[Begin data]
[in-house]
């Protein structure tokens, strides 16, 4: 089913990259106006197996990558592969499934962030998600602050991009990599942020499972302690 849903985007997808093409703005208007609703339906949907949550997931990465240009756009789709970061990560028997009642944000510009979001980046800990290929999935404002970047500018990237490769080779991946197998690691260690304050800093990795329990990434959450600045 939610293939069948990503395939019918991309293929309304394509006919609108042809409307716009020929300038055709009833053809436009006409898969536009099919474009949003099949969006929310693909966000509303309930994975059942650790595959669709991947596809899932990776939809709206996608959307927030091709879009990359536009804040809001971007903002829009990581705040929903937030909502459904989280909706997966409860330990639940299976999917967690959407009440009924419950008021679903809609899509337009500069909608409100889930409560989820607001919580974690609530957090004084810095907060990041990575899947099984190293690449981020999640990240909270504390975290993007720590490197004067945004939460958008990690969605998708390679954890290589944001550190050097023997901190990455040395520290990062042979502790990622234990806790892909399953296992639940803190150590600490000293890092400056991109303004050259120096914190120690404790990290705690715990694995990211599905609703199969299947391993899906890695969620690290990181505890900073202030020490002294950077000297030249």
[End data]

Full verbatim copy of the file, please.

[in-house]
């Protein structure tokens, strides 16, 4: 089913990259106006197996990558592969499934962030998600602050991009990599942020499972302690 849903985007997808093409703005208007609703339906949907949550997931990465240009756009789709970061990560028997009642944000510009979001980046800990290929999935404002970047500018990237490769080779991946197998690691260690304050800093990795329990990434959450600045 939610293939069948990503395939019918991309293929309304394509006919609108042809409307716009020929300038055709009833053809436009006409898969536009099919474009949003099949969006929310693909966000509303309930994975059942650790595959669709991947596809899932990776939809709206996608959307927030091709879009990359536009804040809001971007903002829009990581705040929903937030909502459904989280909706997966409860330990639940299976999917967690959407009440009924419950008021679903809609899509337009500069909608409100889930409560989820607001919580974690609530957090004084810095907060990041990575899947099984190293690449981020999640990240909270504390975290993007720590490197004067945004939460958008990690969605998708390679954890290589944001550190050097023997901190990455040395520290990062042979502790990622234990806790892909399953296992639940803190150590600490000293890092400056991109303004050259120096914190120690404790990290705690715990694995990211599905609703199969299947391993899906890695969620690290990181505890900073202030020490002294950077000297030249």